Melanie Parker, an architect and mother of Sammy, and Jack Taylor, a newspaper columnist and father of Maggie, are both divorced. They meet one morning when overwhelmed Jack is left ... See full summary »
Kate and Charlie have a perfect life planned out before them: buying a house, marriage, kids, the whole works. Kate's fear of flying keeps her in Canada while Charlie goes to Paris for a medical convention. While there Charlie is smitten by the lovely Juliette. He calls off the wedding with Kate and she nervously boards a plane to get him back. She ends up sitting next to the petty French thief Luc Teyssier. He hides a stolen necklace and smuggled grape vine in her bag to get it through customs. Her bag is stolen, the necklace apparently lost, and Kate and Luc head to Cannes -- Luc to find the necklace and Kate get Charlie back. Along the way, Kate and Luc begin having feelings for each other -- which change the course of their lives. Written by
When Kate first met Bob (the "Eurotrash in an Armani suit" thief) at the George V Hotel, he spoke perfect English. When she met him again at his apartment when Luc was helping her get her things back, it seemed as if he spoke no English. Luc was used as a translator during the entire scene. See more »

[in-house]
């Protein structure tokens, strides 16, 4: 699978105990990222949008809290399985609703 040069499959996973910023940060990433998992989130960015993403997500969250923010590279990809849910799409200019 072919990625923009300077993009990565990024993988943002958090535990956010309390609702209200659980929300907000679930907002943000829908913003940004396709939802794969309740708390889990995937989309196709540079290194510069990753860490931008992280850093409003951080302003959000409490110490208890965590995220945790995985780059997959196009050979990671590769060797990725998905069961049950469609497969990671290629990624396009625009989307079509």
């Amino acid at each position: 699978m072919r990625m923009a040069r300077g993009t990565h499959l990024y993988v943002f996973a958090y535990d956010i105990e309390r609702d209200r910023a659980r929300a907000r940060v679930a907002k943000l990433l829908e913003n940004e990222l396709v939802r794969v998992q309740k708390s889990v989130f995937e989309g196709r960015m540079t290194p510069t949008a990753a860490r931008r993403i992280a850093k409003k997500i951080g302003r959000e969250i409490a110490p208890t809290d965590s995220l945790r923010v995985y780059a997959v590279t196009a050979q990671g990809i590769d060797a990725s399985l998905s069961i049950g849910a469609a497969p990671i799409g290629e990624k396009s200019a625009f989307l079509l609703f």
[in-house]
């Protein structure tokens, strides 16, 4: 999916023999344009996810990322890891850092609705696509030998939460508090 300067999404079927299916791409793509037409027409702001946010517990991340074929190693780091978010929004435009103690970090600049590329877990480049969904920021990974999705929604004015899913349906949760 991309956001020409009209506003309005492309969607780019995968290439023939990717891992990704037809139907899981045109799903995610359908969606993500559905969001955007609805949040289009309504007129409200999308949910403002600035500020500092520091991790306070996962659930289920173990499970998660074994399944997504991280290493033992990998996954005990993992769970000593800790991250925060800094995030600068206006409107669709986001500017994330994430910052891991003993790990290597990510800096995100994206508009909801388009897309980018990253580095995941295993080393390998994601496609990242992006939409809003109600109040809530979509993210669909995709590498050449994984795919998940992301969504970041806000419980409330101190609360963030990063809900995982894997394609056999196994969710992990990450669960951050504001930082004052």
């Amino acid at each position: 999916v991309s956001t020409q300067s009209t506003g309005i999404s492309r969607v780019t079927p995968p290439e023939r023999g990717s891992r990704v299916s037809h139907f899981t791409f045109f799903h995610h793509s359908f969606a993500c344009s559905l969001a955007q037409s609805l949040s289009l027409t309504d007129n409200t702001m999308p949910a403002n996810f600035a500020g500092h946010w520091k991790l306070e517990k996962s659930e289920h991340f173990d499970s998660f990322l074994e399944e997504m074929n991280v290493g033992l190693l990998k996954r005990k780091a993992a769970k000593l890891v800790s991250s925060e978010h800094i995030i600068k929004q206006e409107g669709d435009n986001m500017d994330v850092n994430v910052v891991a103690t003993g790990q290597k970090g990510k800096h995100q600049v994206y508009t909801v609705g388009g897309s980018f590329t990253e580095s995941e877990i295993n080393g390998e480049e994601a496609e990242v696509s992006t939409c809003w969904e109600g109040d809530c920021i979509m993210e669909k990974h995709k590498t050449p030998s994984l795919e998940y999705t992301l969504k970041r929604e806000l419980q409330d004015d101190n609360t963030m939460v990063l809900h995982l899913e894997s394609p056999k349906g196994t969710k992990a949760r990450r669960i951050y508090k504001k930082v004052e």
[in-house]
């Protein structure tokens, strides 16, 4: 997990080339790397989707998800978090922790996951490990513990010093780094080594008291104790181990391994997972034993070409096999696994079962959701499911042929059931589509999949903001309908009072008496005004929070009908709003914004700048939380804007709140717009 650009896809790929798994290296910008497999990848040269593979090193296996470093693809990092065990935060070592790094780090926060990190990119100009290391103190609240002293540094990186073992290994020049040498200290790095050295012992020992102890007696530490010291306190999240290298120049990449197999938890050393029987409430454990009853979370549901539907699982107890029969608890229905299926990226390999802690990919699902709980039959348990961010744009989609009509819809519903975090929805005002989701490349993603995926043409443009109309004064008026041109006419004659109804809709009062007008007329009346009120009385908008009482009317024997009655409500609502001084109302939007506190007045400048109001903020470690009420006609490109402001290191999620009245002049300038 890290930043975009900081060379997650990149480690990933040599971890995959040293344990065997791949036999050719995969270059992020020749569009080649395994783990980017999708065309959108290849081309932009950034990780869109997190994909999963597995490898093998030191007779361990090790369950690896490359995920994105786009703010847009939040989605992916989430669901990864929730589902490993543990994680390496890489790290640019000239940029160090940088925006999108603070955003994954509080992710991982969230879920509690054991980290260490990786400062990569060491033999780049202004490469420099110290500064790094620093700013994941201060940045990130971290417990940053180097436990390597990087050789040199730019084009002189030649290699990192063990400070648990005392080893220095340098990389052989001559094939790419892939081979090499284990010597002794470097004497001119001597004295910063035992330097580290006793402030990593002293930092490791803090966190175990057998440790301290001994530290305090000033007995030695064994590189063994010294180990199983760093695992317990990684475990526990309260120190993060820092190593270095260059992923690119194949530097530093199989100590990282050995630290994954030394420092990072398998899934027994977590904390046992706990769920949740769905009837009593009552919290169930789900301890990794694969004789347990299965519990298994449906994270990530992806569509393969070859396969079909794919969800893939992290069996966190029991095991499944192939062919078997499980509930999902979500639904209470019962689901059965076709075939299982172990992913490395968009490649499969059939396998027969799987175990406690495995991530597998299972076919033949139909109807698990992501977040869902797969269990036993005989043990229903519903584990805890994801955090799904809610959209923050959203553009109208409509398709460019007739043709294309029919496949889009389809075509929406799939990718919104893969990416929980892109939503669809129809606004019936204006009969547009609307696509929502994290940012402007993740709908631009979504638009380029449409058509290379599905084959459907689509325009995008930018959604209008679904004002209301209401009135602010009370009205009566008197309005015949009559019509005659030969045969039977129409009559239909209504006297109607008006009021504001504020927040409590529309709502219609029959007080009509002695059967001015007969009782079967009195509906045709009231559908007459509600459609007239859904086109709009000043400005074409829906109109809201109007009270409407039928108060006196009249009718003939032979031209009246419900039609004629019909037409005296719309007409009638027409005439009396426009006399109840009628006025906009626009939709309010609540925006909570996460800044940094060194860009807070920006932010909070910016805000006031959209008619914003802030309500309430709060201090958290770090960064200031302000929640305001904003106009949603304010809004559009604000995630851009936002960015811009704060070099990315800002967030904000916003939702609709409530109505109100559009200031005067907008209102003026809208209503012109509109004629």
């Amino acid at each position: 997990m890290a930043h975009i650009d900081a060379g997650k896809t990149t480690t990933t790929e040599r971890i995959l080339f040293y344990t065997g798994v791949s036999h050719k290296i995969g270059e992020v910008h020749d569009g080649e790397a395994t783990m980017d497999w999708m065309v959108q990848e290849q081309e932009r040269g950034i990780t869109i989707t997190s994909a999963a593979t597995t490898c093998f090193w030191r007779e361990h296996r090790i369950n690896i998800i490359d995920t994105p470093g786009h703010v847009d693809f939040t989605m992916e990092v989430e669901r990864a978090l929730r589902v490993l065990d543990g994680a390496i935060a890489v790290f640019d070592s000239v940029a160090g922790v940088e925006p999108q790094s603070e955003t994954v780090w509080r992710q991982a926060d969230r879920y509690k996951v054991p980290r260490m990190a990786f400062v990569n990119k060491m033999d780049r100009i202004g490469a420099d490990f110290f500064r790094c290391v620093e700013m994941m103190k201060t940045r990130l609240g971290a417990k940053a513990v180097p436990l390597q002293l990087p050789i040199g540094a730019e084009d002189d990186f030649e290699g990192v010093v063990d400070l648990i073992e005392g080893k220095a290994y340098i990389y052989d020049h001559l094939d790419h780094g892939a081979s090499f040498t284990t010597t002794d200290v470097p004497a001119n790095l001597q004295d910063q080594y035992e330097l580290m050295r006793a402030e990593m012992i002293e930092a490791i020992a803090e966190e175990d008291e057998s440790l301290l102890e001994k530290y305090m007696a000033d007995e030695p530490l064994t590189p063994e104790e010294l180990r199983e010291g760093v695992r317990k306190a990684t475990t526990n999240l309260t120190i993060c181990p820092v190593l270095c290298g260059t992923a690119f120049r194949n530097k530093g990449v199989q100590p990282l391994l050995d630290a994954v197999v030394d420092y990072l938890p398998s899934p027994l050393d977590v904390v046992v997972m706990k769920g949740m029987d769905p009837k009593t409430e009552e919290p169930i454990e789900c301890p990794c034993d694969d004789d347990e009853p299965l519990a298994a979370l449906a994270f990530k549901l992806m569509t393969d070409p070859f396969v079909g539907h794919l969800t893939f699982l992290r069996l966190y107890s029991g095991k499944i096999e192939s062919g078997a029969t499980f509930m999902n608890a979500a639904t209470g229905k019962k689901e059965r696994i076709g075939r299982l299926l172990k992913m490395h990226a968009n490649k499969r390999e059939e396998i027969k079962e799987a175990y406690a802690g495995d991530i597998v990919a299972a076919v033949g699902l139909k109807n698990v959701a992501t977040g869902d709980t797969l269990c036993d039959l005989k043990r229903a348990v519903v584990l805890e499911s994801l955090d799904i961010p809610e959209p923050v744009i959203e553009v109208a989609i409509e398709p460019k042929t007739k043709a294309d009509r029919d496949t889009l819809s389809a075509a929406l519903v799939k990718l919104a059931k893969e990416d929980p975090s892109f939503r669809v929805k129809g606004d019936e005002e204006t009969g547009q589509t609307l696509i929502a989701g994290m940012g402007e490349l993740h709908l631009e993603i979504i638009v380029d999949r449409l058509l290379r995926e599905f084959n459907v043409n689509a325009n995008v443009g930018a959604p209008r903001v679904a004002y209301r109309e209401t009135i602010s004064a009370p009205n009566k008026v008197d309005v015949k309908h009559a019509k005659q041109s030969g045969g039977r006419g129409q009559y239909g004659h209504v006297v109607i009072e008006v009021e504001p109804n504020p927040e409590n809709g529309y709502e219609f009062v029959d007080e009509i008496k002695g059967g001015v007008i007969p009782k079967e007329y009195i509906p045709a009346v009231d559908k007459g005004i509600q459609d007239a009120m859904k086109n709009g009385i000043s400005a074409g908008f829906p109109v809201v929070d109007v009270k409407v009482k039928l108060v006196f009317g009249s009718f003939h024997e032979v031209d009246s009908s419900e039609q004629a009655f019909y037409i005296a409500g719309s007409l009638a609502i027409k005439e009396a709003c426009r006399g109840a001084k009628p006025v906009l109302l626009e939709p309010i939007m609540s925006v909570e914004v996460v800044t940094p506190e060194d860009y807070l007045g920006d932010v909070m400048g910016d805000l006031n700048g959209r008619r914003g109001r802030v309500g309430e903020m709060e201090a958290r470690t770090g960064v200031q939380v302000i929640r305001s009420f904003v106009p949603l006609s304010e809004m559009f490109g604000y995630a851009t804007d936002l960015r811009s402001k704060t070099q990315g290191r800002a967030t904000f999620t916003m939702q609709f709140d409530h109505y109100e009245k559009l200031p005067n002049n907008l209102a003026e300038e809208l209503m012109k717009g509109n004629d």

Spasm! Spasm! Oh, God, here it comes... lactose intolerance!
See more »
Near the end of the credits, we hear the voices of Kate and Luc. They talk, and then he sings the song "Beyond the Sea" en français. See more »
This was one of the best comedies of the 1990s - with While You Were Sleeping, There's Something about Mary, Four Weddings and a Funeral, Flirting with Disaster, perhaps When Harry Met Sally or Sleepless in Seattle.
It's a charming movie. I'm not particularly a Meg Ryan fan - (funny that I just named two of her movies in a top comedy list!). She's at her best here.
The movie is funny but has more heart than most comedies - the scenes with Luc's family are lovely and memorable - not at all overdone, just right. The movie's at its best when the principals are all together at Cannes - it becomes less humorous but very warmly romantic. The characters are so well written - there is even sympathy for Timothy Hutton's character. The chemistry between Ryan and Kline (which I wouldn't have believed before I saw it) is very much there. By the time Kevin Kline is singing La Mer over the last of the closing credits (after Louis Armstrong has sung La Vie en Rose), you'll want to see it again.
Kevin Kline is just magnificent - a quite real,interesting, amusing person is created. The Meg Ryan character's primness is irritating - but then one must see why Timothy Hutton found her so (comically, the movie's idea of primness is that she was deflowered at 18 not 13!).
You'll like it.
13 of 14 people found this review helpful.
Was this review helpful to you?